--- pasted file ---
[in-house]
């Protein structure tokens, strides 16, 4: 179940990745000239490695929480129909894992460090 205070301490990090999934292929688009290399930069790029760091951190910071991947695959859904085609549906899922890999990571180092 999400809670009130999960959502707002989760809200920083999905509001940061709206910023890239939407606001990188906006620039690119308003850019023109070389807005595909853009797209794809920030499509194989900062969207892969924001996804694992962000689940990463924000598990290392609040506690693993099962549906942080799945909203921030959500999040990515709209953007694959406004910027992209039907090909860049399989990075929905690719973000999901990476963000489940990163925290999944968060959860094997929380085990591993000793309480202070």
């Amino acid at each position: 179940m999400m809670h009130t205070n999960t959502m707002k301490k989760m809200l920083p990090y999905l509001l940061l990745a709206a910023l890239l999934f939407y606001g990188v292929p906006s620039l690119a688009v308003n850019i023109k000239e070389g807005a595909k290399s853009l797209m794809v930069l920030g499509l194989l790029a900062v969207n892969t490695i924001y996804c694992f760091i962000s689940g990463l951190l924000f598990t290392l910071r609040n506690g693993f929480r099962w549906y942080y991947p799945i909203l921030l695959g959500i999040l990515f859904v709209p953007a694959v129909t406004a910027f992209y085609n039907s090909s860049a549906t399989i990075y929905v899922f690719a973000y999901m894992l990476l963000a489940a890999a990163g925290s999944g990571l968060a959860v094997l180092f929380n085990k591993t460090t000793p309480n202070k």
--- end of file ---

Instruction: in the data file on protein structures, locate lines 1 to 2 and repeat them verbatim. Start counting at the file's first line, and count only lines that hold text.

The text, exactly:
[in-house]
């Protein structure tokens, strides 16, 4: 179940990745000239490695929480129909894992460090 205070301490990090999934292929688009290399930069790029760091951190910071991947695959859904085609549906899922890999990571180092 999400809670009130999960959502707002989760809200920083999905509001940061709206910023890239939407606001990188906006620039690119308003850019023109070389807005595909853009797209794809920030499509194989900062969207892969924001996804694992962000689940990463924000598990290392609040506690693993099962549906942080799945909203921030959500999040990515709209953007694959406004910027992209039907090909860049399989990075929905690719973000999901990476963000489940990163925290999944968060959860094997929380085990591993000793309480202070």